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Amy Scherzer's Diary: Weekly wrap-up of the Tampa social scene

Bruce and Jan Ely, left, and Debbie and Guy King take a bow at the Chiselers Market Preview Party. Jan and Debbie co-chaired the daylong market on March 14 at the University of Tampa.
Bruce and Jan Ely, left, and Debbie and Guy King take a bow at the Chiselers Market Preview Party. Jan and Debbie co-chaired the daylong market on March 14 at the University of Tampa.
Published Mar. 21, 2015

Chiselers' Market Preview Party

Sure, the open bars and cocktail buffet attracted some, but attractive bargains were the main lure at the 19th annual Chiselers' Market Preview Party: china fit for a queen, stacks of silver platters and irresistible collectibles. Co-chaired by Casey Cathey and Jane Williams, the benefit brought 500-plus guests to Plant Hall at the University of Tampa on March 13. Everything bought that night cost "twice the price" as the next morning when throngs flocked to the 52nd annual Chiselers' Market.

The eight--hour silent auction opened at the party, with items as varied as a mandolin, a lobster pot and a vintage wedding gown. In the live auction, two dinners brought in $2,600 for the women's clubs preservation projects at the university: Jamie Urso will cook for eight guests plus Mayor Bob Buckhorn and Cathy Lynch, and UT president Ron and Renee Vaughn will be hosting 10 diners at their home.

Trinity Cafe's Feast for the Eyes

Trinity Cafe served food for thought at Feast for the Eyes, a new fundraiser at a new venue, District 3 Arts & Events, a former nightclub in downtown Tampa. Party guests focused on University of Tampa professor Tim Kennedy's black-and-white exhibition, Faces of a Million Meals. The collection captured images of some of the cafe's homeless clients. "Real people deserving of compassion and respect," said Sunday volunteer coordinator Wendy Malloy, who wrote the poignant notes accompanying each photo. "Everyone has a story, they're not caricatures or stereotypes." Trinity Cafe has served 1 million meals since October 2001.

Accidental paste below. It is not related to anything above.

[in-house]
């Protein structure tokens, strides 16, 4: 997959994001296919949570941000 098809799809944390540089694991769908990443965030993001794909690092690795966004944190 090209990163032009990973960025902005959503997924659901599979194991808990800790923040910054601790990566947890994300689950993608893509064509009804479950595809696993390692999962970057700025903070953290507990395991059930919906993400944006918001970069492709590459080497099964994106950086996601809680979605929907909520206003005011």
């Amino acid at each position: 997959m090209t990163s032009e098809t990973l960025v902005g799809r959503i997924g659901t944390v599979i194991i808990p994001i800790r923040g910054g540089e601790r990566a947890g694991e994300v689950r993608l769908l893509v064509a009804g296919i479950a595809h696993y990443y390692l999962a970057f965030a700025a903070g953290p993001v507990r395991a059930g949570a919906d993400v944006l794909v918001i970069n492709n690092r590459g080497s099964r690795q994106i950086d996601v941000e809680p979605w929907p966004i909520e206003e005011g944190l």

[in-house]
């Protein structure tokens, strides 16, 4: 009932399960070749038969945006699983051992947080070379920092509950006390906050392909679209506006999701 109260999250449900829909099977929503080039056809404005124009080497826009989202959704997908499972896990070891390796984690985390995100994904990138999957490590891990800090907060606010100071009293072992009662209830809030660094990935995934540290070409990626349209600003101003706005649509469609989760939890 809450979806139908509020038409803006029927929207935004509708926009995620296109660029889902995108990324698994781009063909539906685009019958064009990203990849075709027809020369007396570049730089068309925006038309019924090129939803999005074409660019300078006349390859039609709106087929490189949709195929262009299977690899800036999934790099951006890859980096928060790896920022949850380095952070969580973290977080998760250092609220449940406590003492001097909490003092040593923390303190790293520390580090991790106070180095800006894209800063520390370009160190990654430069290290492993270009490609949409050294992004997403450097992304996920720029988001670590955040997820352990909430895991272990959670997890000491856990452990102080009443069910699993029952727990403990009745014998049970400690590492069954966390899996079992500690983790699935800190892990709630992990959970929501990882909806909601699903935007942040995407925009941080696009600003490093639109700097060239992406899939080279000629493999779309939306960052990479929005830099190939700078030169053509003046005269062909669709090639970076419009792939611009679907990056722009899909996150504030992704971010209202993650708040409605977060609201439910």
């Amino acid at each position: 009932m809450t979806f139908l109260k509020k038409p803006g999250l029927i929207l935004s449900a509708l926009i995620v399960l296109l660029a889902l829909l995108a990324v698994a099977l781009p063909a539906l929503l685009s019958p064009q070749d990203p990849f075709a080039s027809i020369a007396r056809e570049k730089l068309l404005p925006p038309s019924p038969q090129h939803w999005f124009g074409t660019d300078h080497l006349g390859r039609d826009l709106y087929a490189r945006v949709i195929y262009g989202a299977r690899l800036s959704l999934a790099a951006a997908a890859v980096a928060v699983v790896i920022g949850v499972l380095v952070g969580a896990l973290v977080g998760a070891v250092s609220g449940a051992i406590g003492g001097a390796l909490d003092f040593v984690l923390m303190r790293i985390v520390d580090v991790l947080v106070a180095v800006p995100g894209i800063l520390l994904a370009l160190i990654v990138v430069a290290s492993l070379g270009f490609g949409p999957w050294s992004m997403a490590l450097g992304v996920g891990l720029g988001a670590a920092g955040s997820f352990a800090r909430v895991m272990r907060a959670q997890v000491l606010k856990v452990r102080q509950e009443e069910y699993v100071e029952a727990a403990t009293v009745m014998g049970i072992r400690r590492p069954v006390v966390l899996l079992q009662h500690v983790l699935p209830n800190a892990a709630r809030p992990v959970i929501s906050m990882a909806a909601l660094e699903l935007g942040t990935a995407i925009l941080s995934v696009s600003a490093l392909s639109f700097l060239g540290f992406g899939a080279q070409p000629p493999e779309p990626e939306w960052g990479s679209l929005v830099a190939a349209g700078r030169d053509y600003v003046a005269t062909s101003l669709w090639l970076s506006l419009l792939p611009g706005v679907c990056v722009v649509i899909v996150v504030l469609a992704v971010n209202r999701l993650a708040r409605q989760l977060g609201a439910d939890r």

Emcee Virginia Johnson of BayNews 9 auctioned private dinners prepared by Bernini's Chef Jon Hannah and cafe volunteer/chef Bill Nipper until she sold five at $1,100 each. Missed: professor Kennedy, who couldn't be there March 13 to mingle with the 225 guests, as it was also the opening night of his show at Clayton Galleries.

New York Yankees' Boys & Girls Clubs' luncheon

John Wilson may have retired from 50 years of broadcasting the news, but not from hosting the New York Yankees "extraordinary" luncheon for the Boys & Girls Clubs of Tampa Bay. Some fans began to line up the night before Tuesday's autograph session with every player present but pitcher C.C. Sabathia.

In the spirit of the late George Steinbrenner, represented at the Tampa Convention Center by several children and grandchildren, guests saw a highlights video of 27 years of World Series wins and met Youth of the Year Lisbet Menendez. She earned two standing ovations describing her journey from leaving impoverished Cuba at age 9 to meeting club friends and mentors to becoming salutatorian and president of the national honor society at Leto High.

Bob Gomez' $9,500 bid for a VIP Yankees trip including game tickets, hotel, airfare and more helped raise more than $280,000 for 12,000 kids at 18 clubs.

Tampa Bay Jewish Film Festival

Calling movies a "more effective medium than debate," artist, gallery owner and longtime Tampa Bay Jewish Film Festival volunteer Mindy Solomon was delighted to receive the annual Starr Award on opening night at the Straz Center for the Performing Arts. The March 11 dessert party followed the first of 10 films shown at seven venues. Festival chairman Stewart Donnel thanked the "picky picky screeners" who met every Thursday for months to choose the best international movies with a "Jewish sensibility."